I wrote “Electricity” while employed in the main office of Unity for the Homeless in New Orleans. I worked with a woman 20 years younger than myself who had worked with ACORN for most of her adult life and had been involved in running one of their community radio stations. Our conversations kicked up memories of my own time on the airwaves on a station in Washington, D.C. We’d talk around our desks, hers or mine, the other of us standing with papers in our hand, and when she gave me a lift in the evenings to Loyola University, where she either picked up her son from daycare or parked to attend an evening graduate school class. I walked home from there.
Unity was for me a post-Katrina job which lasted over four years, through the rebuilding and the resettling of New Orleans’ low-income families. It was, perhaps, a return to the more immediate feel of a movement, of people working together for a cause, although a far cry from the loosely-run collectives I’d experienced in the seventies—filled with unpaid idealists living on the cheap in D.C. Unity was (and is) an umbrella group, a collection of local agencies, some of which have ties to other, larger organizations, which come together and cooperate with local counterparts to best meet the local needs.
In 2010, our boss took half the summer off and I got to leave my dismal dark corner and relocate to her large sunny office. It was here, in between massive monthly reimbursement billings to the state for rental assistance checks, the details of my radio experience came back at me. In the expansiveness of this office I looked up the history of WGTB-FM on the Georgetown University campus and found the details on how it had been passed around the city after I’d left it in 1976—hidden, underground, in the basement of the old stone building called Healey Hall. And so began “Electricity.”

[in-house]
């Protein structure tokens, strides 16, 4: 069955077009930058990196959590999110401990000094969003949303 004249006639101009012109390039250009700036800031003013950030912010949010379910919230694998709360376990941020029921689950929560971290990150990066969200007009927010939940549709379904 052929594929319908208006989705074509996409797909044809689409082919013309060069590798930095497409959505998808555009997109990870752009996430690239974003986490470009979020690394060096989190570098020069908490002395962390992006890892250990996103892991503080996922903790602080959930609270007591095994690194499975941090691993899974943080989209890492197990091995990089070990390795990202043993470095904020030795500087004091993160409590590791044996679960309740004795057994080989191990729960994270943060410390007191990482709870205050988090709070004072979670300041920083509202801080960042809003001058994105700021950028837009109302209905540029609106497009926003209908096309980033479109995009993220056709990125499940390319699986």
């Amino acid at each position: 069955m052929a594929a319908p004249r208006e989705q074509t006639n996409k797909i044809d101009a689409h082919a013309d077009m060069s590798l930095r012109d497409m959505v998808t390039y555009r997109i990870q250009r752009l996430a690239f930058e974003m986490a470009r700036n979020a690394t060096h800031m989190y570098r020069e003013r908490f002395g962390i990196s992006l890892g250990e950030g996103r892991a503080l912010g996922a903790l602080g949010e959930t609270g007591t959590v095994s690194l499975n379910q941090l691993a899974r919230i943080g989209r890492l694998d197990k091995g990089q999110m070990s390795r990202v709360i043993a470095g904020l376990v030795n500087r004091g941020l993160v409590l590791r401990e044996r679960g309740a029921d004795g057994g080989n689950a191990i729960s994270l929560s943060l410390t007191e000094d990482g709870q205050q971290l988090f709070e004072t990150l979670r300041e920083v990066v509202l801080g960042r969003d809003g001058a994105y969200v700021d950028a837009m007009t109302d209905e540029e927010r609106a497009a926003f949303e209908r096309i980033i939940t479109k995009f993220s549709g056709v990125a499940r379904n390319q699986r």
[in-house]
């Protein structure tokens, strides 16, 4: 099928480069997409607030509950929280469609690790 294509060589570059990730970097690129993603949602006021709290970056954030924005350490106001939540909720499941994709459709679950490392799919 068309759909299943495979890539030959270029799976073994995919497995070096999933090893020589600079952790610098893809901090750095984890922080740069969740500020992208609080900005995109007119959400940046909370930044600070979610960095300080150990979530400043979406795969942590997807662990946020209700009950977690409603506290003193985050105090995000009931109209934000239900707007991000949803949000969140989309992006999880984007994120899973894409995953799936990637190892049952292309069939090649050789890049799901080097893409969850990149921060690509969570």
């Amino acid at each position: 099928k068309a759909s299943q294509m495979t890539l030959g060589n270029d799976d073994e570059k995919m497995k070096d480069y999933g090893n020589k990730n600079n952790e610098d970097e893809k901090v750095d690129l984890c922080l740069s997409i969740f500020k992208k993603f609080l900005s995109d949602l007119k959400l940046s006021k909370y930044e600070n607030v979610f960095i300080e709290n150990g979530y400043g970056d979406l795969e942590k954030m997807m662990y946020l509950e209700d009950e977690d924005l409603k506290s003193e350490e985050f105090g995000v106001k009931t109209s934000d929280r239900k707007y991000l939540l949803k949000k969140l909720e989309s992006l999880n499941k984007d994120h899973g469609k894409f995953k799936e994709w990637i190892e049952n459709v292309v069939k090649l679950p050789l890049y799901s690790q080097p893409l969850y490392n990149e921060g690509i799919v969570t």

My Unity job ended in 2011. I’d started writing a novel about six months before and the in-between-jobs time gave me another six months of full-time effort to spend on it. I wrote and rewrote then, and for another six months after returning to work. Last fall I finally felt free of it, enough to turn my attention toward new projects. I’d begun research for a novel when my aunt died at the end of September 2011 and I traveled north to Philadelphia for the funeral. Aunt Jeanne had always been a source of inspiration to me and throughout last winter, after she’d passed, she was on my mind. It was in March of this year, our shared birthday month, that I abandoned plans for the novel and completely surprised myself by beginning a memoir of that time in my life depicted in “Electricity.”
Aunt Jeanne had told me once she’d always thought I should write about my time in the seventies when I lived for a year in the country, after I’d left D.C. I tried it, I’d answer. I got lost; it was too painful. She’d shake her head and say nothing. My first attempt was about twenty years ago. I’ve written a lot since then.
Well, try it again, she seemed to say this past winter, as her spirit rambled around more freely, unconfined.
“Electricity” gave me a voice with which to speak, a voice of a young woman more than capable of handling her own material. Aunt Jeanne felt she’d been there all along. I guess it was time for me to give this young woman a turn. I’d made her wait long enough.
Christine Murphey lives in New Orleans. Work has appeared in Negative Capability, New Orleans Review, Louisiana Literature, Michigan Quarterly Review and upcoming in New Laurel Review's "Train" issue. Christine's piece, "Electricity," is featured in issue 297.4.